Both the county and town are willing to deal with the situation -- just not at the expense of taxpayers while a near-billionaire owns the team. True, the Coliseum is dilapidated, much like many of the county's buildings. But that can be attributed to the inefficient Nassau political machine not properly maintaining one of the wealthiest counties in the United States.
If the Islanders are to remain on Long Island, it must be done with no expense to the taxpayer. As for not properly maintaining something, let's ask Bettman how Islanders owner Charles Wang has done maintaining a once-storied franchise that has missed the playoffs for a fifth straight year.
I am an ardent and lifelong Islanders fan. The renovation or replacement of the Coliseum must be approved.
I do understand that there is some trepidation about the costs and the shape of the economy. However, it takes visionary people to navigate these times. If the Islanders relocated, thousands of jobs would be sacrificed, and revenue from events at the Coliseum would be lost.
If the Islanders are permitted to relocate, it would be a shame, and Nassau County Executive Edward Mangano and Hempstead Town Supervisor Kate Murray should hang their heads. They will have done the wrong thing for their constituents and been self-serving in their petty beefs.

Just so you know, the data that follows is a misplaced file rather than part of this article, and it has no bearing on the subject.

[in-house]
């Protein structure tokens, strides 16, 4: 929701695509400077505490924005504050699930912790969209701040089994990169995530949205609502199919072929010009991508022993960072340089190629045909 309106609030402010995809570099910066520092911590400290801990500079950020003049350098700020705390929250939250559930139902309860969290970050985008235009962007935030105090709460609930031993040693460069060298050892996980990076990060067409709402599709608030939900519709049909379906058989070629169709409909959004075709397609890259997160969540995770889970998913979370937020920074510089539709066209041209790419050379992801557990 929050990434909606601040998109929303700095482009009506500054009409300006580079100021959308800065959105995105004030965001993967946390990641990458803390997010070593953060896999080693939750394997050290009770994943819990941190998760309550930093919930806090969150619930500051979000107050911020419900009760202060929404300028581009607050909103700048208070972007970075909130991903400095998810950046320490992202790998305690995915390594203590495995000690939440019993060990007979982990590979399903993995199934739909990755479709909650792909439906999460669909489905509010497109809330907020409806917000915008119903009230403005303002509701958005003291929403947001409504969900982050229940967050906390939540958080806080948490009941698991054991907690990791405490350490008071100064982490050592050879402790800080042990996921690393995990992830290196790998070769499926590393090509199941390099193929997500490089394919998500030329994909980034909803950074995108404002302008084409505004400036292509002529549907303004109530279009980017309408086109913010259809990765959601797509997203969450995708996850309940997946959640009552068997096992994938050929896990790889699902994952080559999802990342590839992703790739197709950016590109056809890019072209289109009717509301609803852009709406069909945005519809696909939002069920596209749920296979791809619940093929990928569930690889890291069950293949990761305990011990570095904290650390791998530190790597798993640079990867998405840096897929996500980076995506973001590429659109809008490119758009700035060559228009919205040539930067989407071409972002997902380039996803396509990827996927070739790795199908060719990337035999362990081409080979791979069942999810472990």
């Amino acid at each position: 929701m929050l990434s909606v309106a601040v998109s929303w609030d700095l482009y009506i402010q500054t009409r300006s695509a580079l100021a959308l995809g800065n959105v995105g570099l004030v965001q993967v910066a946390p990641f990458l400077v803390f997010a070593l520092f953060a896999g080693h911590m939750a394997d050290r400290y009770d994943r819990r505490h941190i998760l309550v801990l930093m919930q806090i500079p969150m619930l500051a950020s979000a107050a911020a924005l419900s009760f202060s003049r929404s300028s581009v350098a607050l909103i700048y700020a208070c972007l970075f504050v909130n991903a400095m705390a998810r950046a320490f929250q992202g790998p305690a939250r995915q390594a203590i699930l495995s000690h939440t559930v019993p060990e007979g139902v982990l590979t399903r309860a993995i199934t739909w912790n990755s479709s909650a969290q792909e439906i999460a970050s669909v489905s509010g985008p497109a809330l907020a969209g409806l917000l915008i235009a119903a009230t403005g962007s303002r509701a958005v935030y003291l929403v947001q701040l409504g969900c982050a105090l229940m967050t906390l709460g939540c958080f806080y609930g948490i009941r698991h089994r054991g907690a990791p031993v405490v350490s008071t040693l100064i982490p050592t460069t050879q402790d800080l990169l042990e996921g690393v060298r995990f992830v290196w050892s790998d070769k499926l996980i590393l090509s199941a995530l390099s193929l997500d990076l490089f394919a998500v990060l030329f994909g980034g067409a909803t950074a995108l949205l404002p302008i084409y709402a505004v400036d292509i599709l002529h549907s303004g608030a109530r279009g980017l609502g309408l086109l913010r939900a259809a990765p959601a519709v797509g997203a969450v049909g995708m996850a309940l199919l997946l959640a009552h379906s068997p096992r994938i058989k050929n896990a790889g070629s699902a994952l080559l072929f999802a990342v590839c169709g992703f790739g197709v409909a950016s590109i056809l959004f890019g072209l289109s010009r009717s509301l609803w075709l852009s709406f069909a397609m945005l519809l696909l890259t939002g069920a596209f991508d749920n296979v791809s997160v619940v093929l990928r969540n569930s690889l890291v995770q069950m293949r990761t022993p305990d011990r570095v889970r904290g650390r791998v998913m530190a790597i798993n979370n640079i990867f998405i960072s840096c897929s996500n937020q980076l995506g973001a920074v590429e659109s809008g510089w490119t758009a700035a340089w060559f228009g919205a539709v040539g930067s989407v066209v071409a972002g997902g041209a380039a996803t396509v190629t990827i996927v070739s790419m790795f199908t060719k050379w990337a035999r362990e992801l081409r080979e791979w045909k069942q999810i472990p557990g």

Norm Misrok, Bellmore
I live 10 minutes from the Nassau Coliseum. I've had Islanders season or partial season tickets for many years. And the prospect of moving this team to Brooklyn -- imperfect arena notwithstanding -- excites me so much that I almost wish Nassau County would just give up now on whatever efforts it is undertaking to build a new arena.
The suburban sports model is finished. So many winter teams that once played in the suburbs, like the New Jersey Nets, have concluded that an arena surrounded by a sea of asphalt, dependent on gasoline consumption, is a dead end.
The revival of downtown areas that once seemed doomed -- like Brooklyn -- has opened up the possibility of teams thriving again in the midst of millions of residents and thousands of businesses.
It's possible that Nassau could have competed against that if the Lighthouse project had been built. Instead, the Town of Hempstead killed it through its pathetic version of "visionary" zoning that screams out just how terrified our local leaders are of the economic dynamism that can create uncomfortable change, but is always needed for a region to move forward.
That's the town's prerogative. But don't expect a sports team to base its future on a county that is losing young people, driven away by a lack of housing options. This is a slow-building crisis with no end in sight.
We're smart enough to know how to take the Long Island Rail Road to Atlantic Terminal and walk upstairs. It's not a big deal.
John Kingston, Carle Place